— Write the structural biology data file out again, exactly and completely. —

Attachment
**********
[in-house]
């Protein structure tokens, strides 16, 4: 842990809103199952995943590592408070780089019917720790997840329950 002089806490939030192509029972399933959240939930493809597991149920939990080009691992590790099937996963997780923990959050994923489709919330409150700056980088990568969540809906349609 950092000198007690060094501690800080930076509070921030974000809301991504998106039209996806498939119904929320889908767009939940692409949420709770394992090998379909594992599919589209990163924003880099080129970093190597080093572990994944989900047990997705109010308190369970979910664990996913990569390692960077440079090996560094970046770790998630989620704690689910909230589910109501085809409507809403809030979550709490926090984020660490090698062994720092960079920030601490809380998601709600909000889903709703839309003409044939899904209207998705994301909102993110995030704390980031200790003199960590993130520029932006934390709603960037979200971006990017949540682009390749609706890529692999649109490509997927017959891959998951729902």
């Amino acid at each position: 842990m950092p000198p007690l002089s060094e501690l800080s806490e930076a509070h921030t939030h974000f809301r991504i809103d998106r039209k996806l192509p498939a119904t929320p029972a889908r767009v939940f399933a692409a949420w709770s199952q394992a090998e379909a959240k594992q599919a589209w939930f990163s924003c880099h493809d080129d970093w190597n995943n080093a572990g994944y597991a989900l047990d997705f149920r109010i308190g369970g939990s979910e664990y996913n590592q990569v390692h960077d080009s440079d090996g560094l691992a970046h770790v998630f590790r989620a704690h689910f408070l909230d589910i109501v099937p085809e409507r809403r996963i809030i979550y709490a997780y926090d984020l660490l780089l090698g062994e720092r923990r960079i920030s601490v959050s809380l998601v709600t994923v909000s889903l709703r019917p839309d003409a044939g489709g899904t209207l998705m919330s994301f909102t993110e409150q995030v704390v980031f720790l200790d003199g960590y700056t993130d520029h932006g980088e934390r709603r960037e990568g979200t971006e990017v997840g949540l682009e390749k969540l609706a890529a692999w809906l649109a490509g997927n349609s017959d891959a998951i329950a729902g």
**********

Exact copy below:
[in-house]
């Protein structure tokens, strides 16, 4: 842990809103199952995943590592408070780089019917720790997840329950 002089806490939030192509029972399933959240939930493809597991149920939990080009691992590790099937996963997780923990959050994923489709919330409150700056980088990568969540809906349609 950092000198007690060094501690800080930076509070921030974000809301991504998106039209996806498939119904929320889908767009939940692409949420709770394992090998379909594992599919589209990163924003880099080129970093190597080093572990994944989900047990997705109010308190369970979910664990996913990569390692960077440079090996560094970046770790998630989620704690689910909230589910109501085809409507809403809030979550709490926090984020660490090698062994720092960079920030601490809380998601709600909000889903709703839309003409044939899904209207998705994301909102993110995030704390980031200790003199960590993130520029932006934390709603960037979200971006990017949540682009390749609706890529692999649109490509997927017959891959998951729902």
């Amino acid at each position: 842990m950092p000198p007690l002089s060094e501690l800080s806490e930076a509070h921030t939030h974000f809301r991504i809103d998106r039209k996806l192509p498939a119904t929320p029972a889908r767009v939940f399933a692409a949420w709770s199952q394992a090998e379909a959240k594992q599919a589209w939930f990163s924003c880099h493809d080129d970093w190597n995943n080093a572990g994944y597991a989900l047990d997705f149920r109010i308190g369970g939990s979910e664990y996913n590592q990569v390692h960077d080009s440079d090996g560094l691992a970046h770790v998630f590790r989620a704690h689910f408070l909230d589910i109501v099937p085809e409507r809403r996963i809030i979550y709490a997780y926090d984020l660490l780089l090698g062994e720092r923990r960079i920030s601490v959050s809380l998601v709600t994923v909000s889903l709703r019917p839309d003409a044939g489709g899904t209207l998705m919330s994301f909102t993110e409150q995030v704390v980031f720790l200790d003199g960590y700056t993130d520029h932006g980088e934390r709603r960037e990568g979200t971006e990017v997840g949540l682009e390749k969540l609706a890529a692999w809906l649109a490509g997927n349609s017959d891959a998951i329950a729902g």